Dyscalculia – Spot The Signs

Photo by Joanna Kosinska on Unsplash

Signs of Dyscalculia

It’s important to take signs of dyscalculia seriously. At the beginning of school, all children experience occasional difficulties with math. If these problems fail to dissipate with supported homework sessions or additional hours of practice, however, parents and teachers should be on alert for potential dyscalculia.

The following signs can indicate the presence of dyscalculia:


General well-being

  • …has anxiety about going to school
  • …has anxiety about taking tests

  • …has a negative perception of their own intelligence

  • …is withdrawn
  • …expects to fail
  • …displays frustration and a reluctance to try (maths) in other subjects
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Dyslexia – Spot the Signs

Photo by Nathaniel Shuman on Unsplash

It is important to spot signs of dyslexia early. The earlier this learning difficulty is diagnosed, the sooner an intervention can help children overcome it. This list from Dybuster can help you to identify the first signs that your child may need some help. You can also find more information about dyslexia and dyscalculia on their website.


Signs of Dyslexia

When children are first learning how to read and write, they make the same mistakes at varying degrees of frequency. For most children, the mistakes decrease in frequency after a short time and are eventually eliminated altogether. Children with dyslexia, on the other hand, make a significantly greater number of errors than their peers and the problems persist over a long period of time. What is particularly characteristic of dyslexia is the enormous inconsistency of these errors: it is often difficult to establish regular error patterns, and the errors occur without a common factor or any theme.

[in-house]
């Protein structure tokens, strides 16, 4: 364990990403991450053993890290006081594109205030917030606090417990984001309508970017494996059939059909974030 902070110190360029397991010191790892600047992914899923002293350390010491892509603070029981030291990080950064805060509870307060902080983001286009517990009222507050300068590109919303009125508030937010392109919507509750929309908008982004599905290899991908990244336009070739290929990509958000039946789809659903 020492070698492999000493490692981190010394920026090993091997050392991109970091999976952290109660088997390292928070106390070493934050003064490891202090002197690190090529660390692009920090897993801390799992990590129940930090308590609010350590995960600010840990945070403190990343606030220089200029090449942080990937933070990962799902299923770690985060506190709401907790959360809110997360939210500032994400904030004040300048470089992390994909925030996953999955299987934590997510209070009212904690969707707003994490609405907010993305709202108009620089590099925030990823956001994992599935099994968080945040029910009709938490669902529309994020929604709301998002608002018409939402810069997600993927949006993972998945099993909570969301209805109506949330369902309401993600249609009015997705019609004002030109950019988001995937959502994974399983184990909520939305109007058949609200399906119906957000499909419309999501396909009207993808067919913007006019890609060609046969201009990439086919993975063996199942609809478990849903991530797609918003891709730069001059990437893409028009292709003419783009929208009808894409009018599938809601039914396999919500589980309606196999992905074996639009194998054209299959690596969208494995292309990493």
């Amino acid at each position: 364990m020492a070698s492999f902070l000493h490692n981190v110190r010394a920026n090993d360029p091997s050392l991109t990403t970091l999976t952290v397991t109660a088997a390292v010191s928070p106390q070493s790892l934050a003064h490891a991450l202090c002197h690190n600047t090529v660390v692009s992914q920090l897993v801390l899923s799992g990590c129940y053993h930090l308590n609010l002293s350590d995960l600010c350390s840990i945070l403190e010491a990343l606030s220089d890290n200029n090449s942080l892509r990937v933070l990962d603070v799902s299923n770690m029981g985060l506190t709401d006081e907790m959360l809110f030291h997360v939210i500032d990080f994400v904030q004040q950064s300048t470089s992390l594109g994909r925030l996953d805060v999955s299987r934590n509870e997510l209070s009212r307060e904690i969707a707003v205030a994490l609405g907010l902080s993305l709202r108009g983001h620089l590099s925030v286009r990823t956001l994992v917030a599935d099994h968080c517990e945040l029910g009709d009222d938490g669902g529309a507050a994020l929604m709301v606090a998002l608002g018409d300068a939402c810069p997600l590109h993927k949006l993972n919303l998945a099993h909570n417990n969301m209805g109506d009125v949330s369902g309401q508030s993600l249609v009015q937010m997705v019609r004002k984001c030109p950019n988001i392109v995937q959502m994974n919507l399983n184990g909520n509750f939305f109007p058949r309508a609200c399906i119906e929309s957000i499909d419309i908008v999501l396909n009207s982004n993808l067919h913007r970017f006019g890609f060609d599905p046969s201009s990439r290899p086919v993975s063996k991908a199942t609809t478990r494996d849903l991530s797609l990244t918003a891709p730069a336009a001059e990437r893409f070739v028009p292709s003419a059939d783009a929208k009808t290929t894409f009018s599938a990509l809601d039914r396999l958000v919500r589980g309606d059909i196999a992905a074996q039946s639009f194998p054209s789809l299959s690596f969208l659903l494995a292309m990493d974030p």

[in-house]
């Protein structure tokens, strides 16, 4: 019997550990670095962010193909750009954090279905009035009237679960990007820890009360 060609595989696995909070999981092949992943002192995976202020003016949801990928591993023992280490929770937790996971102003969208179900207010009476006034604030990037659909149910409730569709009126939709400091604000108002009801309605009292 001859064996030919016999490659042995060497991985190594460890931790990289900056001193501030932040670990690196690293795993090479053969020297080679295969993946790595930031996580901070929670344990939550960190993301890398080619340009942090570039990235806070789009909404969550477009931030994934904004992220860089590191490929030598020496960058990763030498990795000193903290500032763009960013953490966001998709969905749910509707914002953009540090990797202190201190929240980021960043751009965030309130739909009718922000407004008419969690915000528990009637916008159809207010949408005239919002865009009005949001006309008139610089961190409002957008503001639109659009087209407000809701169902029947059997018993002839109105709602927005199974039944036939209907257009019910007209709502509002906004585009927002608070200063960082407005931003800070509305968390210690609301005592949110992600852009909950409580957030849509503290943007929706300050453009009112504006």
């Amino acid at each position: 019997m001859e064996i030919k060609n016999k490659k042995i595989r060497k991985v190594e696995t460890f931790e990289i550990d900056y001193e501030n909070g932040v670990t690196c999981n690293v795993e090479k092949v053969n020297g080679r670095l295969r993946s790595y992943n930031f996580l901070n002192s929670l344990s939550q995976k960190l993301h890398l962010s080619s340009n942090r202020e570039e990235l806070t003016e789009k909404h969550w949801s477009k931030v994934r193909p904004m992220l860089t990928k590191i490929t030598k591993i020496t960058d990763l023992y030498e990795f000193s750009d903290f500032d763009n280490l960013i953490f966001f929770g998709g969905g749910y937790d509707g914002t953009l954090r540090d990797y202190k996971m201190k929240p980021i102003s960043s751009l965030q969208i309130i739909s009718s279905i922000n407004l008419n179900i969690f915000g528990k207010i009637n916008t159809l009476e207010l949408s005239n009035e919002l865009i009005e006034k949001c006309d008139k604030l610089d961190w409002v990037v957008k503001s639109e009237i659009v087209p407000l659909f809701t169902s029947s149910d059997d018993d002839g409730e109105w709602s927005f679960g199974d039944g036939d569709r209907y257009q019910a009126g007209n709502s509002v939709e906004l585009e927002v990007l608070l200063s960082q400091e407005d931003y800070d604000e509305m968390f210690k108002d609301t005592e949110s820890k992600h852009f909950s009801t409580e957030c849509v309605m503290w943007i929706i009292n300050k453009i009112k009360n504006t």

The following signs can indicate the presence of dyslexia:

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Orthograph & Calcularis – Practical User Tips

Schools that use our learning programs not only use the software for children with learning disabilities, but for entire classes across the school.

The innovative learning programs train the basic skills in spelling and mathematics. They work multi-sensory and adapt individually to each learner. So all students can benefit from it. In order to make the use of our programs in the classroom as profitable as possible, we have put together a few tips, applications and lesson ideas for these schools.

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Open call – Looking for Schools to Trial Calcularis and Orthograph!

Great news!

We are looking for primary schools in the UK to trial our Dybuster softwares! You will receive the softwares for free for the duration of the 1 to 3 months. These softwares will help your pupils to tackle their learning difficulties such as dyslexia and dyscalculia in an interactive and fun way. There is no obligation to subscribe afterwards, but we would love some feedback! Interested?

Contact us here

Calcularis Discovery Licence

Get to know us! Dybuster just launched the Discovery Licence so you can try out Dybuster’s learning software Calcularis. Only £29 for three months!

Calcularis promotes development and interaction between different brain areas, such as the ones processing numbers, quantities, and mathematical problems. Aiming to reduce math anxiety, the software makes numbers a more enjoyable part of everyday life.

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Hands Up! Why We Should Promote Visual Arithmetic

Photo by bady qb on Unsplash

It is well known that schools tend to put mental arithmetic skills above the visual ones, as something like counting with your fingers is seen as a weakness in one’s calculation abilities. Educators and scientists have been tackling this obsolete cliché with research and scientific reports that seem to prove that visual aids are more than just helpful in the learning process.